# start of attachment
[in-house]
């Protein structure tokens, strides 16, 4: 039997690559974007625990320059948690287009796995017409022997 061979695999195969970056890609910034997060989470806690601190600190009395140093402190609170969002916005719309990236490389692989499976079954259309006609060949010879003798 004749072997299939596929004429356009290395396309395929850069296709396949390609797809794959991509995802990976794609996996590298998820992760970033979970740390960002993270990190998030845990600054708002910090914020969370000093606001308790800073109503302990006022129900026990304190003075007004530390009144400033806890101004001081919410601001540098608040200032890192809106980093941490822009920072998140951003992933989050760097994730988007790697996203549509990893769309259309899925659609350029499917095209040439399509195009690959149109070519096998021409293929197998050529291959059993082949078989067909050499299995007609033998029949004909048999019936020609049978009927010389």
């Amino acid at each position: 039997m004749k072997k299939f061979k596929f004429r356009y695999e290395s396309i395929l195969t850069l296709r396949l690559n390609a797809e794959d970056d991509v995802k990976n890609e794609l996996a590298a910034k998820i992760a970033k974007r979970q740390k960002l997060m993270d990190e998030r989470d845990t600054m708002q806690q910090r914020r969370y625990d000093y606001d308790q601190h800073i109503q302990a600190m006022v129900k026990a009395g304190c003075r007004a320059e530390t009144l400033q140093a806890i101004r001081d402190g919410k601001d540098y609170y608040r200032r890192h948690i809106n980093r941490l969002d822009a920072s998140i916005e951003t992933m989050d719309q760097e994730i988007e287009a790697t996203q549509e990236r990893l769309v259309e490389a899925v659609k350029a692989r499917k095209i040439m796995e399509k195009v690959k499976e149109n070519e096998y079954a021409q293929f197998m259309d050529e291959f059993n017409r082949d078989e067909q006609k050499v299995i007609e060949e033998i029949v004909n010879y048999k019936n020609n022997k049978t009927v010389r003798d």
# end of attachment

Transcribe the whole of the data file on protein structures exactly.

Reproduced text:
[in-house]
């Protein structure tokens, strides 16, 4: 039997690559974007625990320059948690287009796995017409022997 061979695999195969970056890609910034997060989470806690601190600190009395140093402190609170969002916005719309990236490389692989499976079954259309006609060949010879003798 004749072997299939596929004429356009290395396309395929850069296709396949390609797809794959991509995802990976794609996996590298998820992760970033979970740390960002993270990190998030845990600054708002910090914020969370000093606001308790800073109503302990006022129900026990304190003075007004530390009144400033806890101004001081919410601001540098608040200032890192809106980093941490822009920072998140951003992933989050760097994730988007790697996203549509990893769309259309899925659609350029499917095209040439399509195009690959149109070519096998021409293929197998050529291959059993082949078989067909050499299995007609033998029949004909048999019936020609049978009927010389």
């Amino acid at each position: 039997m004749k072997k299939f061979k596929f004429r356009y695999e290395s396309i395929l195969t850069l296709r396949l690559n390609a797809e794959d970056d991509v995802k990976n890609e794609l996996a590298a910034k998820i992760a970033k974007r979970q740390k960002l997060m993270d990190e998030r989470d845990t600054m708002q806690q910090r914020r969370y625990d000093y606001d308790q601190h800073i109503q302990a600190m006022v129900k026990a009395g304190c003075r007004a320059e530390t009144l400033q140093a806890i101004r001081d402190g919410k601001d540098y609170y608040r200032r890192h948690i809106n980093r941490l969002d822009a920072s998140i916005e951003t992933m989050d719309q760097e994730i988007e287009a790697t996203q549509e990236r990893l769309v259309e490389a899925v659609k350029a692989r499917k095209i040439m796995e399509k195009v690959k499976e149109n070519e096998y079954a021409q293929f197998m259309d050529e291959f059993n017409r082949d078989e067909q006609k050499v299995i007609e060949e033998i029949v004909n010879y048999k019936n020609n022997k049978t009927v010389r003798d």